The TensorFlow team at Google has been leading the charge to build a new set of compiler infrastructure, known as the MLIR project. The initial focus has been on machine learning infrastructure, high performance accelerators, heterogeneous compute, and HPC-style computations. That said, the implementation and design of this infrastructure is state of the art, is not specific to these applications, and is already being adopted (e.g.) by the Flang compiler. If you are interested in learning more about MLIR and the technical design, I’d encourage you to look at the MLIR Keynote and Tutorial at the last LLVM Developer Meeting.
MLIR is already open source on GitHub, and includes a significant amount of code in two repositories. “MLIR Core” is located in github/tensorflow/mlir, including an application independent IR, the code generation infrastructure, common graph transformation infrastructure, declarative operation definition and rewrite infrastructure, polyhedral transformations etc. The primary TensorFlow repository at github/tensorflow/tensorflow contains TensorFlow-specific functionality built using MLIR Core infrastructure.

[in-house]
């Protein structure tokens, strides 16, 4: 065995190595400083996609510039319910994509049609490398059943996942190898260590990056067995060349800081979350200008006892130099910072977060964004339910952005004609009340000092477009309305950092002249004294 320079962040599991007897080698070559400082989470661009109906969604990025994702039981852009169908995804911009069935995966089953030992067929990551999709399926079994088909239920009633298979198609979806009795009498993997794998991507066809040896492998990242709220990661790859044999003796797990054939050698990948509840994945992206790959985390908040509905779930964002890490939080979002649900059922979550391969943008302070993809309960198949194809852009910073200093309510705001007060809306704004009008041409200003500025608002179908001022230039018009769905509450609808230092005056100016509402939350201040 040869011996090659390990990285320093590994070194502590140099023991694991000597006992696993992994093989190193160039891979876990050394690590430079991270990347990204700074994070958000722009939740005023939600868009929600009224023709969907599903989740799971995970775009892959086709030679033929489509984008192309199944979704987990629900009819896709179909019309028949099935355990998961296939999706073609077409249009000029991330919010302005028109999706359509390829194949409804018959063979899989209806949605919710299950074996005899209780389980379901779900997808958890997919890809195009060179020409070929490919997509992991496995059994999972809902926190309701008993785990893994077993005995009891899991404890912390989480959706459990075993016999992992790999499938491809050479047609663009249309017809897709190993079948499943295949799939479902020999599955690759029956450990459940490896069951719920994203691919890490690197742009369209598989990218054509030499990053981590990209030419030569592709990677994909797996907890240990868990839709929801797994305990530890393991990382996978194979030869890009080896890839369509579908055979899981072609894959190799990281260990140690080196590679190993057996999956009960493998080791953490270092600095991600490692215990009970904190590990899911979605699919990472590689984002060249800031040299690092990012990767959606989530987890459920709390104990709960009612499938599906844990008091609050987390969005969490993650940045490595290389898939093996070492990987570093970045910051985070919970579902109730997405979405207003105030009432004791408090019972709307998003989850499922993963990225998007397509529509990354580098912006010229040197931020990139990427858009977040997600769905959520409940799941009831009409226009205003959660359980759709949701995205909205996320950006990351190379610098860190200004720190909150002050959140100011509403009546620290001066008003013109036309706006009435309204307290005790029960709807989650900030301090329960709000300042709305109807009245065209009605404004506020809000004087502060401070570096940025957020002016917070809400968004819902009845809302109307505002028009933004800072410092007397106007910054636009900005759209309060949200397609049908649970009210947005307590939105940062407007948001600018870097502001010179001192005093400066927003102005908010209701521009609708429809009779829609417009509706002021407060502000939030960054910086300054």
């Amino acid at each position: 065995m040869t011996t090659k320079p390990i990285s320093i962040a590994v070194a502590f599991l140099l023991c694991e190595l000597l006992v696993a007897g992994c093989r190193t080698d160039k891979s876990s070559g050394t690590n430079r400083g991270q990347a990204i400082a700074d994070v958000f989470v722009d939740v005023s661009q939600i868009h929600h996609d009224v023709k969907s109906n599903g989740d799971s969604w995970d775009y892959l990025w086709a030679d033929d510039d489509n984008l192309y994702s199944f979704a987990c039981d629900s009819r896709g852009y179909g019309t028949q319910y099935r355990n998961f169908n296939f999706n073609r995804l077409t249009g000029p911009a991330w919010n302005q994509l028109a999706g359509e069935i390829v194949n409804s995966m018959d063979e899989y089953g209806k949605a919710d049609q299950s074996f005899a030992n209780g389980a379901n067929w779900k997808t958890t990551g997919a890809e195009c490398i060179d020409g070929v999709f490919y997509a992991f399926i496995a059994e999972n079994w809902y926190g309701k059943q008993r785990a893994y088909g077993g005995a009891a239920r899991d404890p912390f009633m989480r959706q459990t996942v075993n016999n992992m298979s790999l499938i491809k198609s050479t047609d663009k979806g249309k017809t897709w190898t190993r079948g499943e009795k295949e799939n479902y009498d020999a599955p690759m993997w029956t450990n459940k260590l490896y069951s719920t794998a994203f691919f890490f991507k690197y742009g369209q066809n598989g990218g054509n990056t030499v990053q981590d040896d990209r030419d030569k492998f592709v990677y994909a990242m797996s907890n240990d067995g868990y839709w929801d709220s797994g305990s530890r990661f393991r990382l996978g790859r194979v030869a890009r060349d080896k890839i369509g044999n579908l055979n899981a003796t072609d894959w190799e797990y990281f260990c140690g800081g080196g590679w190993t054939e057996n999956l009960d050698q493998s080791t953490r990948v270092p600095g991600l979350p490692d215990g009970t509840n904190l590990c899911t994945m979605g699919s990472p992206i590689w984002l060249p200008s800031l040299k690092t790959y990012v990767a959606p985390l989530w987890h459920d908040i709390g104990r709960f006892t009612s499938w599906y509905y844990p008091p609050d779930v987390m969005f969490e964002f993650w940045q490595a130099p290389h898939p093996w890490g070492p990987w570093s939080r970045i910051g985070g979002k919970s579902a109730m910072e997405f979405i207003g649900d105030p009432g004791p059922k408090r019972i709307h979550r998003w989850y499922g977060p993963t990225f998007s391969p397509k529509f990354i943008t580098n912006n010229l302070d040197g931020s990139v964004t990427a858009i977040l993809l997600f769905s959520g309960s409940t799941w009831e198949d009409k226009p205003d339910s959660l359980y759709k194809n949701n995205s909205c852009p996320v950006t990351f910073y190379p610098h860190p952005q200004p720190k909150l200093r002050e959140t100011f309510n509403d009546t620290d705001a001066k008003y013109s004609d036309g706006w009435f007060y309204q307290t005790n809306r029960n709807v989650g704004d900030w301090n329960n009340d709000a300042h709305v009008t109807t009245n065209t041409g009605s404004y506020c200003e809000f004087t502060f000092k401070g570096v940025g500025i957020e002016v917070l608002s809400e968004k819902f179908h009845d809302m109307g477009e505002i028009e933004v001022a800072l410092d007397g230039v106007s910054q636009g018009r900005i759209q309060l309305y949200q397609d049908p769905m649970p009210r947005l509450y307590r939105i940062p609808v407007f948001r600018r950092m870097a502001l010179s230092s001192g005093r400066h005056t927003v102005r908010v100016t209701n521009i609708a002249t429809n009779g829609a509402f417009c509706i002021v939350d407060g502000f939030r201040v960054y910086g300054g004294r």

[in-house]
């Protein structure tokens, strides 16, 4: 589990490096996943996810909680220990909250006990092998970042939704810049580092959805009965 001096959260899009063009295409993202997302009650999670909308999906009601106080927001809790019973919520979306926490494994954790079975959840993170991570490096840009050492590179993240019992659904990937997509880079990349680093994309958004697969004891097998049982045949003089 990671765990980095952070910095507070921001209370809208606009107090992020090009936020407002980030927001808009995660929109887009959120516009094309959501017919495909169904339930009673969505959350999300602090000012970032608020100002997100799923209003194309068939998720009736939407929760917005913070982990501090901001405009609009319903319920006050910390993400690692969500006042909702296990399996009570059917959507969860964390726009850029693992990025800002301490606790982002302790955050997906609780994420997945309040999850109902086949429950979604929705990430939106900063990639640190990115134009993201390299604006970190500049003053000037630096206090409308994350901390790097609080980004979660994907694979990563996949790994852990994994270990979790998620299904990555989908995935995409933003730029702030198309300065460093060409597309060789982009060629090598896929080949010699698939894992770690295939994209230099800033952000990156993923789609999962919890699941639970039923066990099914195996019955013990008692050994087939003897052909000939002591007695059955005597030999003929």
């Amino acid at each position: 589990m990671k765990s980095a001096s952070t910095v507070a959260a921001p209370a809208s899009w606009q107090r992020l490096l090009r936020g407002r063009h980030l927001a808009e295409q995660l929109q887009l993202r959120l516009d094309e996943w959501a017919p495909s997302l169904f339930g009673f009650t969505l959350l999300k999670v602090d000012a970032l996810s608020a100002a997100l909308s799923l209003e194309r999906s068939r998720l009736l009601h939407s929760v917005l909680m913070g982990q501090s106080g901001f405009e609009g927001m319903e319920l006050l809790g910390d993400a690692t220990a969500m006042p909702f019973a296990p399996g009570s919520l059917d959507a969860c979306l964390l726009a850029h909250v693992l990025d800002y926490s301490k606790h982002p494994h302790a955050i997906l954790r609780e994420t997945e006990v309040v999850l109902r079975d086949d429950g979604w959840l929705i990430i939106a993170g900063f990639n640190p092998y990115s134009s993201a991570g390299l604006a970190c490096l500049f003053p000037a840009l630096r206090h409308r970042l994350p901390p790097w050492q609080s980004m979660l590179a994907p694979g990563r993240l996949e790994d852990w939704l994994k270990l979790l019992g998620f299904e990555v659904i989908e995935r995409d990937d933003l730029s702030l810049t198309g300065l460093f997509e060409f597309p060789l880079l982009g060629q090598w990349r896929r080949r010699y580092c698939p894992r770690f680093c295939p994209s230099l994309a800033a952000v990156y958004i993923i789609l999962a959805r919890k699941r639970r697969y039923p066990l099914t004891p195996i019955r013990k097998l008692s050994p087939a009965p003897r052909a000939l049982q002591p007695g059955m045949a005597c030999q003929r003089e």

In discussions with a large number of industry partners, we’ve achieved consensus that it would be best to build a shared ML compiler infrastructure under a common umbrella with well known neutral governance. As such, we’d like to propose that MLIR Core join the non-profit LLVM Foundation as a new subproject! We plan to follow the LLVM Developer Policy, and have been following an LLVM-style development process from the beginning - including all relevant coding and testing styles, and we build on core LLVM infrastructure pervasively.
We think that MLIR is a nice complement to existing LLVM functionality, providing common infrastructure for higher level optimization and transformation problems, and dovetails naturally with LLVM IR optimizations and code generation. Please let us know if you have any thoughts, questions, or concerns!